Syracuse’s loss to Miami last month illustrated exactly how many little things can cause a team to win or lose a game.
The Orange trailed by three points with 4.4 seconds to go and had possession on the baseline under the Miami basket. Jim Boeheim called play number one, which is a quick-hitter they have used many times this year that goes as follows:
Cooney inbounds to Christmas near the corner on his side of the court (the other three SU players are on the far side of the court), ideally about 17 feet from the basket on the baseline. Cooney then cuts inbounds on the far side of Christmas, who hands (or tosses) the ball back to him for a three-point shot from the corner.
It’s a simple play designed to get a quick three-point look that is so simple, calling it a play is possibly overstating it. At the same time, it requires many things to be done correctly to get a shot off, much less a good shot:
Christmas must establish good position before Cooney is handed the ball because he will not be able to move much as the play develops without being at risk for being whistled for an illegal screen.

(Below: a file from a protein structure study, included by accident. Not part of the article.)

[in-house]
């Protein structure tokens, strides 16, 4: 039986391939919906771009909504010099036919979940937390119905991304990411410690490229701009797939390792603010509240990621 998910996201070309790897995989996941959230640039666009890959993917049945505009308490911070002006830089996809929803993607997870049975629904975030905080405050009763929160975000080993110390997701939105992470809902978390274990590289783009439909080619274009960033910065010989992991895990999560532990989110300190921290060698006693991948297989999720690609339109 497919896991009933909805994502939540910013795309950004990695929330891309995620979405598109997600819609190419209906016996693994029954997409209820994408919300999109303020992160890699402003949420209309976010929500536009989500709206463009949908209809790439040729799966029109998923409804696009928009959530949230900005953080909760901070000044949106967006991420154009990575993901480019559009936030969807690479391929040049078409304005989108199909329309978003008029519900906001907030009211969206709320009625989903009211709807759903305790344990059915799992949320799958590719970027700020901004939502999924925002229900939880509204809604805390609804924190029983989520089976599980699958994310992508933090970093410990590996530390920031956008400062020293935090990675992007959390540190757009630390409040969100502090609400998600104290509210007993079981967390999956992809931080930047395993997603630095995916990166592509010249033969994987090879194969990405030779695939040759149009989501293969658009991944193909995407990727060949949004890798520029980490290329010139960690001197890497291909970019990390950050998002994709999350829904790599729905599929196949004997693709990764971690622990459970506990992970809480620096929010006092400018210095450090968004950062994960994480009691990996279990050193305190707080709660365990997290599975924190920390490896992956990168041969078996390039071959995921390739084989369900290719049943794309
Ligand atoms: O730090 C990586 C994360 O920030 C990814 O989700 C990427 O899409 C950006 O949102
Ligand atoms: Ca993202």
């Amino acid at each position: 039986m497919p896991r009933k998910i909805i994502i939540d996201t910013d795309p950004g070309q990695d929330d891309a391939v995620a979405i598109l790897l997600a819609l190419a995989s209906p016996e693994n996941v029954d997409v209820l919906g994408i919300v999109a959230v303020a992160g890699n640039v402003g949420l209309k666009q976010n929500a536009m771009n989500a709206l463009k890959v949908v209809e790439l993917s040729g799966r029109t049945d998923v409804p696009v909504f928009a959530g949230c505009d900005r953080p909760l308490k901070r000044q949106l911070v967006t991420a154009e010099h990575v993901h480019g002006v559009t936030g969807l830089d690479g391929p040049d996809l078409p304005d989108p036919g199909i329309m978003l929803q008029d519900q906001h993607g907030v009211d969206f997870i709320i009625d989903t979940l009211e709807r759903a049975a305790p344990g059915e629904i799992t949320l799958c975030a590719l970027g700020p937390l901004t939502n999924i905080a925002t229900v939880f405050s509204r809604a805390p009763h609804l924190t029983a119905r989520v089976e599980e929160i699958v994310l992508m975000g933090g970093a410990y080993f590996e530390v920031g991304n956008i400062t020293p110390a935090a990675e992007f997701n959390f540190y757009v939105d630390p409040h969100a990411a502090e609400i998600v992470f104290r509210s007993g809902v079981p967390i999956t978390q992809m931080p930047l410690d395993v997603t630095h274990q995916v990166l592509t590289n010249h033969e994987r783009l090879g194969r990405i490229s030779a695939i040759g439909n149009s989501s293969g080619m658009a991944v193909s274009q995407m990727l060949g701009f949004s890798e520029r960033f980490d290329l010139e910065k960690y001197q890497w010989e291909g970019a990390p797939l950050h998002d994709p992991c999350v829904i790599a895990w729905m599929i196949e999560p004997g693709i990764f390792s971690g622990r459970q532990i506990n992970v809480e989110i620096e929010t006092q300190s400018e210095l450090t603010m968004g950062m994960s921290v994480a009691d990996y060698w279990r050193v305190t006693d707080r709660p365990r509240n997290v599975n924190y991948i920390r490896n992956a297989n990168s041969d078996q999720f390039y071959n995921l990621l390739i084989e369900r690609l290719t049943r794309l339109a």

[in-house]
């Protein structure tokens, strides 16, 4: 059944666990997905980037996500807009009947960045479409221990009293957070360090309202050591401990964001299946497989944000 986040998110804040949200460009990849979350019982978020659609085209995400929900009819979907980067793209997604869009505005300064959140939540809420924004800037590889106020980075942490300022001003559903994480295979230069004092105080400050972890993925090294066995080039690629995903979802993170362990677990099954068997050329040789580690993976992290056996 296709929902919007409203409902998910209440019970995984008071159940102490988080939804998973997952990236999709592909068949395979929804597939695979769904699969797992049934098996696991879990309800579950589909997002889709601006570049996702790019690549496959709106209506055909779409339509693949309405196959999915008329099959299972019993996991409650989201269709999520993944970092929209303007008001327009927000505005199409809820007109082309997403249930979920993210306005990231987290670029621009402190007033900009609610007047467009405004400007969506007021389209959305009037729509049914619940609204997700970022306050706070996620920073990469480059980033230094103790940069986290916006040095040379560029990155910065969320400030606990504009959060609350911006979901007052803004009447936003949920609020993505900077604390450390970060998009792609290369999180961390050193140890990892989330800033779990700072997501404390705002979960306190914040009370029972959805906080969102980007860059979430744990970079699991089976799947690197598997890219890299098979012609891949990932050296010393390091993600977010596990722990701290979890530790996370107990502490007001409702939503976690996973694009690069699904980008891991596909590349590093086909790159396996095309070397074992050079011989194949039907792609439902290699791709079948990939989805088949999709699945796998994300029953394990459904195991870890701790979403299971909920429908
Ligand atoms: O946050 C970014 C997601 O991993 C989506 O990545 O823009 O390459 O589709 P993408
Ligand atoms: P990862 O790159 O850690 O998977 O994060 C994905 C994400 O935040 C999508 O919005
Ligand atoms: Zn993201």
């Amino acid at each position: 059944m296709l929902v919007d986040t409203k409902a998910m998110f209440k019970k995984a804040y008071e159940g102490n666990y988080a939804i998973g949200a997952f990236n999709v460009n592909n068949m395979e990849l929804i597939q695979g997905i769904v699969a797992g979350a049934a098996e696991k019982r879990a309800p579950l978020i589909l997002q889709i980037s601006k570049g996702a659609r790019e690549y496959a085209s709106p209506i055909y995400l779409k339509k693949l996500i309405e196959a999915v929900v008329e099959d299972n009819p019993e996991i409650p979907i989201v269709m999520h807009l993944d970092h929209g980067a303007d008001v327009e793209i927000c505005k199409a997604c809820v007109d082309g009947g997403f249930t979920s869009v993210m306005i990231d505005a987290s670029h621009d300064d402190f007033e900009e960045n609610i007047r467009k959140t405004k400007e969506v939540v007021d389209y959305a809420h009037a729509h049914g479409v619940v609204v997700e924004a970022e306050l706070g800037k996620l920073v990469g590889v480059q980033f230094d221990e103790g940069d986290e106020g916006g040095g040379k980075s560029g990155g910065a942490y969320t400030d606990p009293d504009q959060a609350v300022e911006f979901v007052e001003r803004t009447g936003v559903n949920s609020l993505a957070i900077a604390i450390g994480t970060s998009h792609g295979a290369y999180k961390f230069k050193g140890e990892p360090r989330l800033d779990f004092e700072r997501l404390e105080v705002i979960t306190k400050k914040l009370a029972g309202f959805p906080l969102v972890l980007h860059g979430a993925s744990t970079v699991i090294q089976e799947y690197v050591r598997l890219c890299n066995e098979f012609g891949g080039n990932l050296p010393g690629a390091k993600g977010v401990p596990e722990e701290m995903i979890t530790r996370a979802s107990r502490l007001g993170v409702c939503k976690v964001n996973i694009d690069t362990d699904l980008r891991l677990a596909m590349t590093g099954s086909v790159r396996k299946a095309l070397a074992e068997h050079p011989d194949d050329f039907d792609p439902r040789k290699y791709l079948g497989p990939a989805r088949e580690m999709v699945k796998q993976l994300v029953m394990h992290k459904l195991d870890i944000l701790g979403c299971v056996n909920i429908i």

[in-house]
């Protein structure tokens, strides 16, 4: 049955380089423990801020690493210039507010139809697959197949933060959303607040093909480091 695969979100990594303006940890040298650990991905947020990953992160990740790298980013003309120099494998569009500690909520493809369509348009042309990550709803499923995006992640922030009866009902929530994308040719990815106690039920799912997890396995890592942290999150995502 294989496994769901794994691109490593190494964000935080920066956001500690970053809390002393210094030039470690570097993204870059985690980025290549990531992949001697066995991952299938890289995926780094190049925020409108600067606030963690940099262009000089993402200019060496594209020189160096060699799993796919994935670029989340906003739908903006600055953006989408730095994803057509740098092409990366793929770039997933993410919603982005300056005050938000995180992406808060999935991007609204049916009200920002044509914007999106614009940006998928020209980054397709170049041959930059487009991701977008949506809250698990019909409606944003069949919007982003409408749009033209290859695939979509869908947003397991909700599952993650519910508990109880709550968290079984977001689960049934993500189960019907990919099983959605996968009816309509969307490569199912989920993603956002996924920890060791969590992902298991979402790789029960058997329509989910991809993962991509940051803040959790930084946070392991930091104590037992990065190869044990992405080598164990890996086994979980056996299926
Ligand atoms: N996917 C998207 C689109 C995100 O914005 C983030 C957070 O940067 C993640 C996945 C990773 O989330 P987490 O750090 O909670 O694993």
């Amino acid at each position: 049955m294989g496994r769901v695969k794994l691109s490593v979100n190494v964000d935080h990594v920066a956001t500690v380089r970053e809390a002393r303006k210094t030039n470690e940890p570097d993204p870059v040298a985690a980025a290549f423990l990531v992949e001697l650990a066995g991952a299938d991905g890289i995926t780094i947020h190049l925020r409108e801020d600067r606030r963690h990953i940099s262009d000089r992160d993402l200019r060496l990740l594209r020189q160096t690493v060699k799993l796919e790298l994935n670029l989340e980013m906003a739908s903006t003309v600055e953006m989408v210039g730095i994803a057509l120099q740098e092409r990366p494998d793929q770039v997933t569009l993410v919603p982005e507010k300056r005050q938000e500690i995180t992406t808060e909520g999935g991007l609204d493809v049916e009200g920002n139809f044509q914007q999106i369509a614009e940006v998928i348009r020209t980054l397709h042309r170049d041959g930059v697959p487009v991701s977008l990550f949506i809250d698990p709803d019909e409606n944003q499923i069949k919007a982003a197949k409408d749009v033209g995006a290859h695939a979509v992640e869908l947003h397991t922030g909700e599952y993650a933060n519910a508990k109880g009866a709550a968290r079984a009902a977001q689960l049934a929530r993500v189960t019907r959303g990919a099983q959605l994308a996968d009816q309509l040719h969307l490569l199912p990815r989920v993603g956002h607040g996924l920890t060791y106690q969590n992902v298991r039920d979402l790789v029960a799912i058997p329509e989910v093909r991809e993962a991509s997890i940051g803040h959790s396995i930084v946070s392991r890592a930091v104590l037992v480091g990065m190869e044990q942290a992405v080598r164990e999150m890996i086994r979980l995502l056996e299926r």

Christmas also cannot be too close to the baseline, as it would force Cooney to come in too close to the baseline and possibly behind the backboard when shooting.
Cooney’s pass to Christmas must be away from the defender, but easy to Christmas to handle, because if the center has to move to catch the ball, it throws off the timing of the play and his ability to set a good screen.
Cooney has to make a sharp cut off Christmas to rub his defender off to create space.
The handoff (or toss) between the two players must be clean.
Cooney has to quickly get to the corner (including with a dribble if it was a handoff), square himself to the basket, and shoot.
None of those things include the tweaks that are dependent on how the play is defended. Is Christmas’ man fronting him, forcing the pass to be a lob? What if the defenders switch on the handoff and Christmas’ man comes out on Cooney? What if Cooney’s man
goes over the screen, away from the baseline, instead of chasing him into the screen?
(Do you remember if Cooney’s shot went in? I’ll give you a hint: there was no shot. The Hurricanes fouled Christmas on the inbound pass.)
And it does not start in the waning seconds of the game. It happens on. Every. Play.
Remember that when you are looking at the box score.
Oh, and if you are so box score reliant, you should have noticed something else in the box score. Just like Syracuse, Pitt missed exactly ten free throws in the game.
So, tell me. Did #FreeThrowsMatter to Pitt?